I had a bad lesson Saturday with the teacher who comes to my house. We discussed just dropping the piece he's had me working for 6 weeks or so, which I just can't wrap my head around. I felt like such a loser; countless students before me have played this piece because it's just one of the things that you do when you're learning viola. We left it up in the unstable air.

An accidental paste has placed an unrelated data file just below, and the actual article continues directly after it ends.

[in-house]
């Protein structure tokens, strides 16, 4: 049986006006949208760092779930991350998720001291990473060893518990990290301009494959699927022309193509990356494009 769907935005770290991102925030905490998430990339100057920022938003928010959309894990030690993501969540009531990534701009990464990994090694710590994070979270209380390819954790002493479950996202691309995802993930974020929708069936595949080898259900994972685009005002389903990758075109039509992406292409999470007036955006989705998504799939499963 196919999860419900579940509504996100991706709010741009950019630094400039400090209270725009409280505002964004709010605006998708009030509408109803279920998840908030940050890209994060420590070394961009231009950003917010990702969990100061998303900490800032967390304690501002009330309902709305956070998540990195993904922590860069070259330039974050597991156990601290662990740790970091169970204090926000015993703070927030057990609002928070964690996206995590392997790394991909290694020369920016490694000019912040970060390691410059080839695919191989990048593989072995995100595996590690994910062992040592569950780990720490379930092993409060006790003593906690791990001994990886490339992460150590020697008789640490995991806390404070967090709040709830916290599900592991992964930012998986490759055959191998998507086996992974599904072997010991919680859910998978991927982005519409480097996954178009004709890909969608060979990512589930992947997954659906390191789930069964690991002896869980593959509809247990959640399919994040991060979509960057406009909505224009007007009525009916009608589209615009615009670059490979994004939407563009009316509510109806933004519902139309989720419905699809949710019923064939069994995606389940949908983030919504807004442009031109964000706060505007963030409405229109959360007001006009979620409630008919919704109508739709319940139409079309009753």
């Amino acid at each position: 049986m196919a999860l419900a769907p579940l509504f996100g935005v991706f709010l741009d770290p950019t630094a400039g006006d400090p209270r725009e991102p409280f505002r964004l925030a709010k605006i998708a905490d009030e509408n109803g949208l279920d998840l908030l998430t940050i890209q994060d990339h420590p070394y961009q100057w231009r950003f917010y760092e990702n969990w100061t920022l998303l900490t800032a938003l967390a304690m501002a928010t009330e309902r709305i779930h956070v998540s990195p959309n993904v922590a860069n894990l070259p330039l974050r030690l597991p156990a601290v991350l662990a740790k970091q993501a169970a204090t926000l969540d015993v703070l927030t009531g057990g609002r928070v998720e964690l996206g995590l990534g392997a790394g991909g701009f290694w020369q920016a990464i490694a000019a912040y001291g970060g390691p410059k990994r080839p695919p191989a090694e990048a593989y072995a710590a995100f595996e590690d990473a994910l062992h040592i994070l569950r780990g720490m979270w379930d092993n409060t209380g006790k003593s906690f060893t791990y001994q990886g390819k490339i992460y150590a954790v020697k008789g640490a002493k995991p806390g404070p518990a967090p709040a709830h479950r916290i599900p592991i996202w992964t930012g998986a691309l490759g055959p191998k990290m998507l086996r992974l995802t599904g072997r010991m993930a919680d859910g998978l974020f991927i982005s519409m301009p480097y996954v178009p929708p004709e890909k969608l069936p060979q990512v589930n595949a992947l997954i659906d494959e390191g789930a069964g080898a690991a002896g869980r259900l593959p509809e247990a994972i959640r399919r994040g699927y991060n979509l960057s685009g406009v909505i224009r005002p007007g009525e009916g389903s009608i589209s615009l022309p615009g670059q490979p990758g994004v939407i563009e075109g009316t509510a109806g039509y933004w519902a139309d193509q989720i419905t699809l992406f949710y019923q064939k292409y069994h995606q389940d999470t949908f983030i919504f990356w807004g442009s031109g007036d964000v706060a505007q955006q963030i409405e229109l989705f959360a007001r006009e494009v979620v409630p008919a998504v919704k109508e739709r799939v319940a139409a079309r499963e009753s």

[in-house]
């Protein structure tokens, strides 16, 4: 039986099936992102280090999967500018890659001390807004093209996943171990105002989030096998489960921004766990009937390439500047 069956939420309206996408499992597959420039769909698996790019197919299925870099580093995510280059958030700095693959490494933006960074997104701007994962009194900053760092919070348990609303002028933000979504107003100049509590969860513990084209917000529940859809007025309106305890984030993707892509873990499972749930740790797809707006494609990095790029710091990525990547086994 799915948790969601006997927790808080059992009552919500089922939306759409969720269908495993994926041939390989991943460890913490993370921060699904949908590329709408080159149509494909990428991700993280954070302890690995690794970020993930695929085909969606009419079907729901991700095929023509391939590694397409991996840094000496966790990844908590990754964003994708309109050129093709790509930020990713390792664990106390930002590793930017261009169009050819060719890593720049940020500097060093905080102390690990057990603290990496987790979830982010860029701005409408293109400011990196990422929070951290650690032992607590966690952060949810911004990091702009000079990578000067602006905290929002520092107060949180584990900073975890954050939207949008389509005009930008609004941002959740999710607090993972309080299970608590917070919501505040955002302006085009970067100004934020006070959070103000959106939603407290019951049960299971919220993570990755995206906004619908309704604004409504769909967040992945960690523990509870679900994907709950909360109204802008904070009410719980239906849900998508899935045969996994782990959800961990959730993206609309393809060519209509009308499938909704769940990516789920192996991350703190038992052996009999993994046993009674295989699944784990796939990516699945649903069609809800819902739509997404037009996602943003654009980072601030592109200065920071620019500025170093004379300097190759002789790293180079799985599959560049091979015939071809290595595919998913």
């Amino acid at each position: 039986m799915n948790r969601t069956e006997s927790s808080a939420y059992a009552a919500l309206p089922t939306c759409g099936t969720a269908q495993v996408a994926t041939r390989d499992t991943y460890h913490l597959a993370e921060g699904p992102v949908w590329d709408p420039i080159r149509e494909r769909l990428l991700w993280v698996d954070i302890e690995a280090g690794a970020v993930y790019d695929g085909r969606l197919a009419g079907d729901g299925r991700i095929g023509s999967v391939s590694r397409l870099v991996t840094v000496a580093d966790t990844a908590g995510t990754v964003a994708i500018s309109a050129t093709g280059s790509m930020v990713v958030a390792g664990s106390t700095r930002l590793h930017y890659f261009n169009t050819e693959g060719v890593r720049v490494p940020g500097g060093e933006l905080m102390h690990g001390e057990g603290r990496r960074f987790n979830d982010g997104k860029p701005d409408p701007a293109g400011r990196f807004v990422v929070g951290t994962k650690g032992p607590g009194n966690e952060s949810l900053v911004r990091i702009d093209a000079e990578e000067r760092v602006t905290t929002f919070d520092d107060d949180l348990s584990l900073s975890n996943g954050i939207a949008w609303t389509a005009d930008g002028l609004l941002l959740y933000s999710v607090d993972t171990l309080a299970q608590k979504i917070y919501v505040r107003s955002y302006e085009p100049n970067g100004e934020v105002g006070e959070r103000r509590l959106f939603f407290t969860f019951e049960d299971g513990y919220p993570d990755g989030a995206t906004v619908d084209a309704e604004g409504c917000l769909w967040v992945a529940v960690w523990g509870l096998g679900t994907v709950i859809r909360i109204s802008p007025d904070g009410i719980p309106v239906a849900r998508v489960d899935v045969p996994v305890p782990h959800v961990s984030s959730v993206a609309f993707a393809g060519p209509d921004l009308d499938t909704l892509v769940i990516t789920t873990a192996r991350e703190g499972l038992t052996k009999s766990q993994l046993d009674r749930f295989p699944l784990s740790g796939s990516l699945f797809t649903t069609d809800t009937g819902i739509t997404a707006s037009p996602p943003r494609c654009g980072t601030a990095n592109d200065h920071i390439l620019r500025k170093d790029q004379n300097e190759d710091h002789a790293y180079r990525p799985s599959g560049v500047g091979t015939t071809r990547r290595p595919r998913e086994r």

I'd hoped for redemption today at the lesson with the other teacher, but it was not to be. My fault, mainly. When I got there he was still working with the student before me, and then the phone rang so he spent some time with that, and we didn't get started until almost 20 minutes late and he so often shoos me out right when the hour's I started the lesson with this overarching idea that "hey, this guy doesn't give a shit about you no matter how much you prep for lessons" and that just wasn't a good way to start. Buried in that, I shut down. He didn't like my scale or my lack of vibrato. I worked on vibrato all week. I work on it every day, I swear. He trotted out the "it can't be taught" meme and in my head I appended "so why bother at all?" and fell into a pit of despair. It almost got adversarial at one point when he said "let's hear the etude, do you want to do that?" and I said "if you want" and he replied with "oh, so it's going to be that kind of lesson" meaning the karen-is-in-a-mood kind of lesson. I said no no no and tried to be the good little adult amateur bad viola learner person but I just could not warm to my playing and so my mood didn't improve. I just kept quiet about it. But I hate the way I play and I hate that I work so hard and still sound so bad and no one but me cares one way or the other and they mainly just wish I would go away.